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LOST INTERNATIONAL TRAVELERS

Marketers hope travel promotion act can lure visitors

JOSEPH DANIEL FIEDLER ILLUSTRATION

The last 10 years have been tough ones for United States tourism marketers, particularly those focused on drawing visitors from overseas. New Orleans faces the increasingly difficult challenge of enticing travelers from other countries, and the city certainly isn’t alone: Some tourism researchers go so far as to say that the country as a whole is waging a losing battle for the international tourism dollar.

A recent study by Pennsylvania-based Oxford Economics says the U.S. has fallen short in selling itself to international travelers. In their report entitled “Lost Decade: the High Costs of America’s Failure to Compete for International Travel,” the analysts say the U.S. has been caught unaware as other countries sailed past it in the international travel business. “The United States has missed out on a global boom of historic proportions,” the report states.

The evidence the analysts cite is almost shocking. From 2000 through ’09, the report says:

nInternational tourist arrivals worldwide grew by nearly 30 percent.

nInternational travel became one of the fast-growing segments of the global economy.

nVisits by international travelers to the U.S. fell by 9 percent.

Adam Sacks, managing director of Oxford Economics’ tourism division, says the picture isn’t pretty. “We’ve lost ground in the course of a decade, but worse than that, we’ve lost market share to our competitors – other destinations have grown their markets while ours has shrunk,” he says.

Sacks says a drop-off in visitor traffic isn’t unusual in the wake of major disruptions or events such as the U.S. has seen in the past decade. He points to instances of terrorism, a spike in energy prices and catastrophic events as causing sharp drops in visitor numbers. “But typically, when a destination encounters these external obstacles, after they end there’s a rebound in activity, and we haven’t seen a rebound,” he says.

Despite declining inbound traffic, Sacks says surveys of international travelers show that they continue to rank the U.S. among the countries they most want to visit. The problem, he says, isn’t the product but a lack of marketing.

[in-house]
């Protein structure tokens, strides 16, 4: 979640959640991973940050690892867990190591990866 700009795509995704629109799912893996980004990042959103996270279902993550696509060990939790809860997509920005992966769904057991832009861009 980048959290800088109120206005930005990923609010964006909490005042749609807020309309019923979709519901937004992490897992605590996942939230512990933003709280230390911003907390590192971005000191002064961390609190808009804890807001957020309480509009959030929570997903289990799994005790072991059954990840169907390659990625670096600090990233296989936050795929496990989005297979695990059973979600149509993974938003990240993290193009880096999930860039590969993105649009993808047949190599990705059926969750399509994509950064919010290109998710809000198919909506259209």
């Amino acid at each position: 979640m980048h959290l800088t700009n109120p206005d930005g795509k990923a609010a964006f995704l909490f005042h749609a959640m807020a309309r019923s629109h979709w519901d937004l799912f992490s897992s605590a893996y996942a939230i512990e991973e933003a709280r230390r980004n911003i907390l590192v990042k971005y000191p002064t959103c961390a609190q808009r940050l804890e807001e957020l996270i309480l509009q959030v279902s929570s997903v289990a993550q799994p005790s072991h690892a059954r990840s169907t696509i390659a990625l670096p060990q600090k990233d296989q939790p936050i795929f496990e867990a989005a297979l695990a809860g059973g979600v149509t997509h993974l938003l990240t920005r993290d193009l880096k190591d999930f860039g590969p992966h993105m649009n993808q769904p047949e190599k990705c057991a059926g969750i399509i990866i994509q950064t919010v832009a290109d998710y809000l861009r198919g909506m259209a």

“The U.S. is not influencing travel decisions. Meanwhile, all the destinations against whom we compete have nationally funded destination promotion,” he says.

The U.S. travel promotion industry used the research done by Oxford Economics to lobby for a boost in tourism marketing. The focus of their effort was a bill proposed late last year called the Travel Promotion Act, which will allow the establishment of a promotional program to compete for overseas travelers. Funding for the program would come from a $10 fee paid by overseas visitors to the U.S. Sacks says revenue from the fee could make $100 million, plus matching funds from the private sector, available for a marketing program. President Obama signed the measure into law on March 4.

Stephen Perry, president and CEO of the New Orleans Convention and Visitors Bureau, hailed Congressional passage of the Travel Promotion Act as momentous. “This historic vote will help the United Sates welcome millions of new international visitors and create thousands of American jobs,” he said.

Exactly how the anticipated marketing funds would be deployed is still to be determined. In fact, deciding how to allocate any marketing money could turn into almost as big a job as gaining passage of the Travel Promotion Act. But New Orleans could fare well in any case, based on the clout Perry has gained in national tourism circles.

In February, President Obama named Perry one of 29 hospitality industry executives to serve on the U.S. Travel and Tourism Advisory Board. He is one of only two board members representing major urban destinations. (The other is from Las Vegas.)

Additionally, Perry sits on the board of the U.S. Travel Association, and this summer he will take over as board chairman of Destination Marketing Association International.

Oxford Economics estimates that a successful international marketing program could draw 1.6 million additional visitors from other countries, and generate $4 billion in consumer spending annually. Perry says the spinoff benefit for New Orleans will be increased international market share and “a boost to the city’s most important economic engine.”

The Convention and Visitors Bureau says that until 2005, about 10 percent of visitors to New Orleans in any given year came from outside of the U.S. Because the Department of Commerce hasn’t included New Orleans in its international visitor surveys since 2005, it’s hard to say how well the city currently fares in the global marketplace. But Perry sees a brightening future.

“The Travel Promotion Act will allow us to accelerate our aggressive sales, marketing and public relations internationally with our offices in the UK, Germany, Mexico and France,” he says.

Perry also said the Convention and Visitors Bureau “will pursue co-operative agreements with other CVBs around the country, particularly the southern region, to encourage international travelers to visit multiple cities and states once they arrive in the U.S.”

Still, hurdles to international travel remain. Weakness in many national economies lingers, dampening prospects that consumers will flock toward long-haul destinations anytime soon. In addition, currency exchange rates between Europe and the U.S, which for a time favored U.S. travel, aren’t so attractive now.

It may take considerable marketing to overcome the hassle factor at U.S. airports. Surveys show that heightened security measures at airports has turned off many prospective travelers. As long as security alerts remain high, international leisure travel to the U.S. might be anything but leisurely.
 

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